These pictures are of a lovely example of a classic English Deadfall Mouse Trap, this one made in Suffolk around the late 1800s. Traps of the deadfall design were commonly used in England for over 300 years, from well before the 1600s. A deadfall trap is mentioned in Leonard Mascall’s book of 1590, where it is listed amongst other commonly used traps of the period.
The basic principle is a simple one; a heavy wooden block is suspended above a baited treadle and held in place by a trigger known as a ‘clicket’. Two vertical rods pass through the block to act as guides to ensure that the block falls correctly and on target.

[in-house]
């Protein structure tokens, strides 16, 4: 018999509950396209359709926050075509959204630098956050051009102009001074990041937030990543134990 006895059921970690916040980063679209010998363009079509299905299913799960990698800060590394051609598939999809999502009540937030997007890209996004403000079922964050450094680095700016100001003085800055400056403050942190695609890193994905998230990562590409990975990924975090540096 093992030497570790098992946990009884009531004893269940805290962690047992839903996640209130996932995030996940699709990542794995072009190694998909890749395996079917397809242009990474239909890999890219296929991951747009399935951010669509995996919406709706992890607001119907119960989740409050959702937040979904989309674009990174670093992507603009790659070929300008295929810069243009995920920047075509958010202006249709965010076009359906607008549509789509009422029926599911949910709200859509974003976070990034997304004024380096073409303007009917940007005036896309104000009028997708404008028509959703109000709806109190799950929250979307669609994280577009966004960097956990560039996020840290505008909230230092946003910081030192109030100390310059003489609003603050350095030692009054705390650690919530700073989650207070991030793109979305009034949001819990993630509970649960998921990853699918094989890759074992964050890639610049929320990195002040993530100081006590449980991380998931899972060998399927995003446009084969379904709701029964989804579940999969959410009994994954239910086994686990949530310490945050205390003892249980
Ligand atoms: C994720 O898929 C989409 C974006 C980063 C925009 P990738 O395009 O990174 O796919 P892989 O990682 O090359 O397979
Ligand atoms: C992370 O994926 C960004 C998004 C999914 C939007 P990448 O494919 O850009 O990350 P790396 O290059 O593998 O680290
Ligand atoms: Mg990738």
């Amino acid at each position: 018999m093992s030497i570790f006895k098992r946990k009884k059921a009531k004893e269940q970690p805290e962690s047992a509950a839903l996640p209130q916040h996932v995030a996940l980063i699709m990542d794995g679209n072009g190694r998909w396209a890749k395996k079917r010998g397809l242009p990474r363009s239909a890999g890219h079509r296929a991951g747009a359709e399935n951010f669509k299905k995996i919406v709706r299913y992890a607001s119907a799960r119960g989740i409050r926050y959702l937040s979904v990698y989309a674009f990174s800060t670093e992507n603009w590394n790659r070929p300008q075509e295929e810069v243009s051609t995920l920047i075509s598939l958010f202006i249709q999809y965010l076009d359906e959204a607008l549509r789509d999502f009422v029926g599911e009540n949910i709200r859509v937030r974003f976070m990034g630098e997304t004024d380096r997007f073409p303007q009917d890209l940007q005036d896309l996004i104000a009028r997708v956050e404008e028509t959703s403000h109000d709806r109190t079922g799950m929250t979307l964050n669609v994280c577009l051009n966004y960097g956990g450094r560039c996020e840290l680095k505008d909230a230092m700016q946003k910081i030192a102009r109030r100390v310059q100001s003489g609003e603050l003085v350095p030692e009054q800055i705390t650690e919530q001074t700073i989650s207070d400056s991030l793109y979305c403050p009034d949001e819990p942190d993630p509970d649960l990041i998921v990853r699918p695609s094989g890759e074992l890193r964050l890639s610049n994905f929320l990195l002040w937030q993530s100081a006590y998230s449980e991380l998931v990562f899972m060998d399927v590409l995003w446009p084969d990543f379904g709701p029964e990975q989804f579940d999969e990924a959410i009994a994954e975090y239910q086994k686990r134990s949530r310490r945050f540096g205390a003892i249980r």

The trigger mechanism on these traps is simple to make with a little woodworking skill, but must be built in as the trap is assembled.
A section of the base board is hollowed out and a new piece crafted to fit into the hole and form the treadle. A long peg is left on the end of the of treadle poking through the side of the trap. The treadle is fixed long the back edge using a strip of leather nailed to the treadle and the trap floor.
The end of the treadle peg has a small hollow cut into it and a corresponding hollow is cut into the outside of the trap. These are positioned so that if the treadle is raised the metal clicket can be held in place by the weight of the block.
The treadle is baited. The weight of the any mouse on the treadle pushes it down, releasing the clicket and so allowing the block to fall.
If you’re not lucky enough to find an original of these, and they are rare, we’ve made some oak replicas, available here.